Of course non-UK business will want to continue doing business in the UK and they are taking measures for it.   What do you expect? that non-UK products and services disappear from the UK market completely after Brexit?

 

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6 minutes ago, Krieg said:

 

But that wouldn't be fair with leavers because you clearly divide their votes in two.   A second referendum can be only a binary choice.

 

To make it fair you would then need a third referendum, if leave wins then you ask deal or no deal.

It doesn't divide their vote really.

 

The key is in the name single transferable vote.

 

If I am a leaver and I vote 1) leave with no deal 2) leave with a deal and give no preference to remain (I am not obliged to under PR-STV) then if one of my options is eliminated after the first count then my 2nd preference will be carried over to the next round of counting as if it was my first preference in that round.

 

If "Leave somehow" is more popular than remain then one of the Leave options will definitely go through to the second round, perhaps with the other leave option, perhaps with the remain option but crucially the 2 preferences for the eliminated option will be carried over to the next round too and as leavers are unlikely to give "remain" any preference, the 2nd preferences from the eliminated leave option are not going to go to the remain option. They may well go to the other leave option however. If Leave somehow is more popular than remain then remain would lose to one of the leave options.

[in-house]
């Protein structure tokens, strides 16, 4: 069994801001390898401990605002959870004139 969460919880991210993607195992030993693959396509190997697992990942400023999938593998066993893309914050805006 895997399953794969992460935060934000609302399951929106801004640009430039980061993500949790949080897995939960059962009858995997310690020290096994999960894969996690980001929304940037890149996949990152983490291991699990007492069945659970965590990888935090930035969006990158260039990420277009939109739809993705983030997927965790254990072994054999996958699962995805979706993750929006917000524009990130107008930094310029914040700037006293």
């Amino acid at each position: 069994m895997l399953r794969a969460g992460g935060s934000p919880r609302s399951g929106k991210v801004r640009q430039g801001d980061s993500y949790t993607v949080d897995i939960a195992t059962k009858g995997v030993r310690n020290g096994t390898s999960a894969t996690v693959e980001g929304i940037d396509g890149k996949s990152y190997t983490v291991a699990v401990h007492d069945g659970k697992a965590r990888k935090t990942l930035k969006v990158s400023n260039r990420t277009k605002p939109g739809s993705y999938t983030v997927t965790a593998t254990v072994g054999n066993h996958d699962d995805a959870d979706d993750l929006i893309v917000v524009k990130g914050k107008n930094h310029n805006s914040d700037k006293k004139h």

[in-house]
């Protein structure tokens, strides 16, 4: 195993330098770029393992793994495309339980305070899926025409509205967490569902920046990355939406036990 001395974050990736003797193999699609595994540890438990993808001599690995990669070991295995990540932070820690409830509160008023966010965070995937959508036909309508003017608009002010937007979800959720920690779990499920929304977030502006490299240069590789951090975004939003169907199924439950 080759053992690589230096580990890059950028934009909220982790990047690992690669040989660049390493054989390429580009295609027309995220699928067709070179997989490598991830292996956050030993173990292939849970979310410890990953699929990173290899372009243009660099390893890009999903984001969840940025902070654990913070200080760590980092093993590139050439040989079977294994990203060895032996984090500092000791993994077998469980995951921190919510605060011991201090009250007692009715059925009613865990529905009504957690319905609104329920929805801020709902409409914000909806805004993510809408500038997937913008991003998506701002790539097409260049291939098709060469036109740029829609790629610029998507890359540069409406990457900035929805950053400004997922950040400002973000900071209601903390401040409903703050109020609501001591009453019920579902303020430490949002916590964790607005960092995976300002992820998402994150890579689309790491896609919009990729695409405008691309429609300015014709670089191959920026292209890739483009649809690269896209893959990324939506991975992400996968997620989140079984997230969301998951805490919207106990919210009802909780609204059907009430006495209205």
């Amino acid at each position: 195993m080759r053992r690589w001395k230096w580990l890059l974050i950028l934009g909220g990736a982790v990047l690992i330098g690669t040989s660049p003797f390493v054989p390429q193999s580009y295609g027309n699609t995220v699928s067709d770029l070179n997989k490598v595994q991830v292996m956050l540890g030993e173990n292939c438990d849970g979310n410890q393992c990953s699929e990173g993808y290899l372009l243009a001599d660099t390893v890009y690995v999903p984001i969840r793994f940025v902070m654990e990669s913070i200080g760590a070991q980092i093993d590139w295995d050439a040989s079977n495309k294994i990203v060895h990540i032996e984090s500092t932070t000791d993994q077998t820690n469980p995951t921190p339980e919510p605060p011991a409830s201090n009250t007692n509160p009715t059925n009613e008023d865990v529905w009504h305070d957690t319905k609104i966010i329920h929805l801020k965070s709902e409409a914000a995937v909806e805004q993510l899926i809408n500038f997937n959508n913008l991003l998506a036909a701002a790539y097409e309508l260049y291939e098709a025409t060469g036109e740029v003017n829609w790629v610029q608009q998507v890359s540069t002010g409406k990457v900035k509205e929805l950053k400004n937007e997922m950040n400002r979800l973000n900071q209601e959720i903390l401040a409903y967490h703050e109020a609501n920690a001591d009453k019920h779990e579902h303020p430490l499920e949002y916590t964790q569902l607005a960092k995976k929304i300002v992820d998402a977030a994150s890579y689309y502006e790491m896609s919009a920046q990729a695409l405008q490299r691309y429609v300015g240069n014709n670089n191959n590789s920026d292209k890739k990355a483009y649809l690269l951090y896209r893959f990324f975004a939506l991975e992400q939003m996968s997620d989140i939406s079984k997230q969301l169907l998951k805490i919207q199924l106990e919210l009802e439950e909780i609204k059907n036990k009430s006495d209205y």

It's the system Ireland uses to elect the president.

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35 minutes ago, theGman said:

I wish I could believe that, but I reckon a remain result in a second referendum could result in anarchy (maybe not literally, but some sort of serious social discontent).

 

Some forms of anarchy are also predicted when the food and drug supplies are too low and hospitals have to close down, etc. after a no deal Brexit.

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37 minutes ago, Krieg said:

To make it fair you would then need a third referendum, if leave wins then you ask deal or no deal.

A third referendum would have to settle the "what kind of leave" question. Canada+, Norway+, Labour+ etc. ;)

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5 hours ago, kiplette said:

 

What a strange comment.

 

One of the great things about western democracy is that minority views can, within limits, demonstrate and shout loud.

 

Are you suggesting that a better arrangement is that once a vote has taken place, everyone has to pretend they agree with the outcome? Why? Why would you want to live in such a system? 

 

Really weird.

Ok, I'll put it this way: what are these protesters trying to achieve exactly? It looks like they're trying to reverse Brexit, even though the majority of voters voted for it. In other words, it looks like they are trying to thwart the democratic will of the people. Isn't there something a bit iffy about that? It would be like protesting against the result of a free and fair election.